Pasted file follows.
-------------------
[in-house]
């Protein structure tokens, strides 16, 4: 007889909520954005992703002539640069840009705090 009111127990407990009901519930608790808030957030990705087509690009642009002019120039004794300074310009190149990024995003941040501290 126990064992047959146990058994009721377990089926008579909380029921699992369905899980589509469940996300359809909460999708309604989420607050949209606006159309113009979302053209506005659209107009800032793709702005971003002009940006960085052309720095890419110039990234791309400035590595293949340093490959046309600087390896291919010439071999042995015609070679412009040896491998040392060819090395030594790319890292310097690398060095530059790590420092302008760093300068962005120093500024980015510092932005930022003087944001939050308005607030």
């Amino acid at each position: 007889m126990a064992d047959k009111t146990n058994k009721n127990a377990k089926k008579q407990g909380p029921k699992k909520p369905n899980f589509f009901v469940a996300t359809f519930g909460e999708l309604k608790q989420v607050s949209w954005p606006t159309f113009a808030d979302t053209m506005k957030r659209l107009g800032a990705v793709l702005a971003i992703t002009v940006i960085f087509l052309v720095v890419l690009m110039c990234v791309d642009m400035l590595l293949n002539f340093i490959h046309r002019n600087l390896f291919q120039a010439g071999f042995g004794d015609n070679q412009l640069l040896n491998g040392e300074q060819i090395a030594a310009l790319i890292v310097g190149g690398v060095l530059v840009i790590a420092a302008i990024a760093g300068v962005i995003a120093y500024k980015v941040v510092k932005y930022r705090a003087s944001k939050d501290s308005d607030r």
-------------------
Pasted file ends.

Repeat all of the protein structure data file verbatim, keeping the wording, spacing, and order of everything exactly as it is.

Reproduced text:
[in-house]
């Protein structure tokens, strides 16, 4: 007889909520954005992703002539640069840009705090 009111127990407990009901519930608790808030957030990705087509690009642009002019120039004794300074310009190149990024995003941040501290 126990064992047959146990058994009721377990089926008579909380029921699992369905899980589509469940996300359809909460999708309604989420607050949209606006159309113009979302053209506005659209107009800032793709702005971003002009940006960085052309720095890419110039990234791309400035590595293949340093490959046309600087390896291919010439071999042995015609070679412009040896491998040392060819090395030594790319890292310097690398060095530059790590420092302008760093300068962005120093500024980015510092932005930022003087944001939050308005607030």
């Amino acid at each position: 007889m126990a064992d047959k009111t146990n058994k009721n127990a377990k089926k008579q407990g909380p029921k699992k909520p369905n899980f589509f009901v469940a996300t359809f519930g909460e999708l309604k608790q989420v607050s949209w954005p606006t159309f113009a808030d979302t053209m506005k957030r659209l107009g800032a990705v793709l702005a971003i992703t002009v940006i960085f087509l052309v720095v890419l690009m110039c990234v791309d642009m400035l590595l293949n002539f340093i490959h046309r002019n600087l390896f291919q120039a010439g071999f042995g004794d015609n070679q412009l640069l040896n491998g040392e300074q060819i090395a030594a310009l790319i890292v310097g190149g690398v060095l530059v840009i790590a420092a302008i990024a760093g300068v962005i995003a120093y500024k980015v941040v510092k932005y930022r705090a003087s944001k939050d501290s308005d607030r």